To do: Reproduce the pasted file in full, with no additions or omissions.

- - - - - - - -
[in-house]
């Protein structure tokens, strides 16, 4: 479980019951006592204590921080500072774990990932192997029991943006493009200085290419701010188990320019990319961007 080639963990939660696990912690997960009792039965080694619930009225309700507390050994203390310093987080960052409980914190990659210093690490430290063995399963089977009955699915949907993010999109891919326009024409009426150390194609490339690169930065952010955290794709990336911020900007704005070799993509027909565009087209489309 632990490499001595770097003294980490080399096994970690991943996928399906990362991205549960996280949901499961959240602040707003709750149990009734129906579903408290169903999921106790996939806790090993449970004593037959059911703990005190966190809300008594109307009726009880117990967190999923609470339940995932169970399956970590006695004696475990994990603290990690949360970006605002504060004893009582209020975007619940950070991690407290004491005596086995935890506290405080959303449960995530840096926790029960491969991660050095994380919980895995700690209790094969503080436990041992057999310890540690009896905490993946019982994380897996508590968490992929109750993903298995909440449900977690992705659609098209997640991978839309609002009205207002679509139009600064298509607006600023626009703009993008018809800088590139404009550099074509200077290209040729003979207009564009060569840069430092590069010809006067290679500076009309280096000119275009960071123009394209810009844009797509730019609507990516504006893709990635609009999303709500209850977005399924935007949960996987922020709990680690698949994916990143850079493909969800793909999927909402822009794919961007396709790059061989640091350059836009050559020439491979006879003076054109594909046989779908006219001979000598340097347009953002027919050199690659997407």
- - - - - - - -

[in-house]
């Protein structure tokens, strides 16, 4: 479980019951006592204590921080500072774990990932192997029991943006493009200085290419701010188990320019990319961007 080639963990939660696990912690997960009792039965080694619930009225309700507390050994203390310093987080960052409980914190990659210093690490430290063995399963089977009955699915949907993010999109891919326009024409009426150390194609490339690169930065952010955290794709990336911020900007704005070799993509027909565009087209489309 632990490499001595770097003294980490080399096994970690991943996928399906990362991205549960996280949901499961959240602040707003709750149990009734129906579903408290169903999921106790996939806790090993449970004593037959059911703990005190966190809300008594109307009726009880117990967190999923609470339940995932169970399956970590006695004696475990994990603290990690949360970006605002504060004893009582209020975007619940950070991690407290004491005596086995935890506290405080959303449960995530840096926790029960491969991660050095994380919980895995700690209790094969503080436990041992057999310890540690009896905490993946019982994380897996508590968490992929109750993903298995909440449900977690992705659609098209997640991978839309609002009205207002679509139009600064298509607006600023626009703009993008018809800088590139404009550099074509200077290209040729003979207009564009060569840069430092590069010809006067290679500076009309280096000119275009960071123009394209810009844009797509730019609507990516504006893709990635609009999303709500209850977005399924935007949960996987922020709990680690698949994916990143850079493909969800793909999927909402822009794919961007396709790059061989640091350059836009050559020439491979006879003076054109594909046989779908006219001979000598340097347009953002027919050199690659997407």